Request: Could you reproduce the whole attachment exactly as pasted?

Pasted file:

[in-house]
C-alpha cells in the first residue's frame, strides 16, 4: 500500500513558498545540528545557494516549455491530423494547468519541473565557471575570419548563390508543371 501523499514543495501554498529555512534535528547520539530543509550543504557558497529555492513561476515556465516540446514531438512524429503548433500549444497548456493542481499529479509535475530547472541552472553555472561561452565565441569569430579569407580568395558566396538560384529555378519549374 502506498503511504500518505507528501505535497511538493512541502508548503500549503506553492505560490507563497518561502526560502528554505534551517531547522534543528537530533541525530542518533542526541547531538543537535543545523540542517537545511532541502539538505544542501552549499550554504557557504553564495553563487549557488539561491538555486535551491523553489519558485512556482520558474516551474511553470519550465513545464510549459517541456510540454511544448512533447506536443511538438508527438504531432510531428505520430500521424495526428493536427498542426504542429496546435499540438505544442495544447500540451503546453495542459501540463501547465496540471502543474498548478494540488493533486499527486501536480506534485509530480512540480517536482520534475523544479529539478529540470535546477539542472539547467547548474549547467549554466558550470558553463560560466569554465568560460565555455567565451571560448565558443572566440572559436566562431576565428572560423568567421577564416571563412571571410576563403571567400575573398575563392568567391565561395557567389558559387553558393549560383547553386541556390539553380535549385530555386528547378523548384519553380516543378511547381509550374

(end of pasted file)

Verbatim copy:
[in-house]
C-alpha cells in the first residue's frame, strides 16, 4: 500500500513558498545540528545557494516549455491530423494547468519541473565557471575570419548563390508543371 501523499514543495501554498529555512534535528547520539530543509550543504557558497529555492513561476515556465516540446514531438512524429503548433500549444497548456493542481499529479509535475530547472541552472553555472561561452565565441569569430579569407580568395558566396538560384529555378519549374 502506498503511504500518505507528501505535497511538493512541502508548503500549503506553492505560490507563497518561502526560502528554505534551517531547522534543528537530533541525530542518533542526541547531538543537535543545523540542517537545511532541502539538505544542501552549499550554504557557504553564495553563487549557488539561491538555486535551491523553489519558485512556482520558474516551474511553470519550465513545464510549459517541456510540454511544448512533447506536443511538438508527438504531432510531428505520430500521424495526428493536427498542426504542429496546435499540438505544442495544447500540451503546453495542459501540463501547465496540471502543474498548478494540488493533486499527486501536480506534485509530480512540480517536482520534475523544479529539478529540470535546477539542472539547467547548474549547467549554466558550470558553463560560466569554465568560460565555455567565451571560448565558443572566440572559436566562431576565428572560423568567421577564416571563412571571410576563403571567400575573398575563392568567391565561395557567389558559387553558393549560383547553386541556390539553380535549385530555386528547378523548384519553380516543378511547381509550374